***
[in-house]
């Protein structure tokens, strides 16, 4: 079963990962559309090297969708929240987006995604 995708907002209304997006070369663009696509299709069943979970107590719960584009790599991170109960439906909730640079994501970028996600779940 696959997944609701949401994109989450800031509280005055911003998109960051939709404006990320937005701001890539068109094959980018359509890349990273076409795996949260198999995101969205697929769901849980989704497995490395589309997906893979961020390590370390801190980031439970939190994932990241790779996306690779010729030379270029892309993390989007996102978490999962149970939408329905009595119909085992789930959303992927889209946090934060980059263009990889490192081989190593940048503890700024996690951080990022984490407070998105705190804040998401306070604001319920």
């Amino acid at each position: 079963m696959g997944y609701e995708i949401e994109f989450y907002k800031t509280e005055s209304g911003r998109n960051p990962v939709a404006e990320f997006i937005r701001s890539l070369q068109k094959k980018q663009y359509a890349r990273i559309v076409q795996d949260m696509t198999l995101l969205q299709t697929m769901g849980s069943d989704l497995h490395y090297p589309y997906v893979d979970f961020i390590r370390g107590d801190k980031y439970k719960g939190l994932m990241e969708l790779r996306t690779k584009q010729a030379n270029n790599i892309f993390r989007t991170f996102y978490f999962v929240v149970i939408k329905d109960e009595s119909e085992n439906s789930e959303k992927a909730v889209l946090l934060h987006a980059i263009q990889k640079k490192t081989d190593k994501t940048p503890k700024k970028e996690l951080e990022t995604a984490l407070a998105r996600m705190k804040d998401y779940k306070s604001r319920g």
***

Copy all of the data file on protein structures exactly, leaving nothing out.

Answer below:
[in-house]
């Protein structure tokens, strides 16, 4: 079963990962559309090297969708929240987006995604 995708907002209304997006070369663009696509299709069943979970107590719960584009790599991170109960439906909730640079994501970028996600779940 696959997944609701949401994109989450800031509280005055911003998109960051939709404006990320937005701001890539068109094959980018359509890349990273076409795996949260198999995101969205697929769901849980989704497995490395589309997906893979961020390590370390801190980031439970939190994932990241790779996306690779010729030379270029892309993390989007996102978490999962149970939408329905009595119909085992789930959303992927889209946090934060980059263009990889490192081989190593940048503890700024996690951080990022984490407070998105705190804040998401306070604001319920």
């Amino acid at each position: 079963m696959g997944y609701e995708i949401e994109f989450y907002k800031t509280e005055s209304g911003r998109n960051p990962v939709a404006e990320f997006i937005r701001s890539l070369q068109k094959k980018q663009y359509a890349r990273i559309v076409q795996d949260m696509t198999l995101l969205q299709t697929m769901g849980s069943d989704l497995h490395y090297p589309y997906v893979d979970f961020i390590r370390g107590d801190k980031y439970k719960g939190l994932m990241e969708l790779r996306t690779k584009q010729a030379n270029n790599i892309f993390r989007t991170f996102y978490f999962v929240v149970i939408k329905d109960e009595s119909e085992n439906s789930e959303k992927a909730v889209l946090l934060h987006a980059i263009q990889k640079k490192t081989d190593k994501t940048p503890k700024k970028e996690l951080e990022t995604a984490l407070a998105r996600m705190k804040d998401y779940k306070s604001r319920g």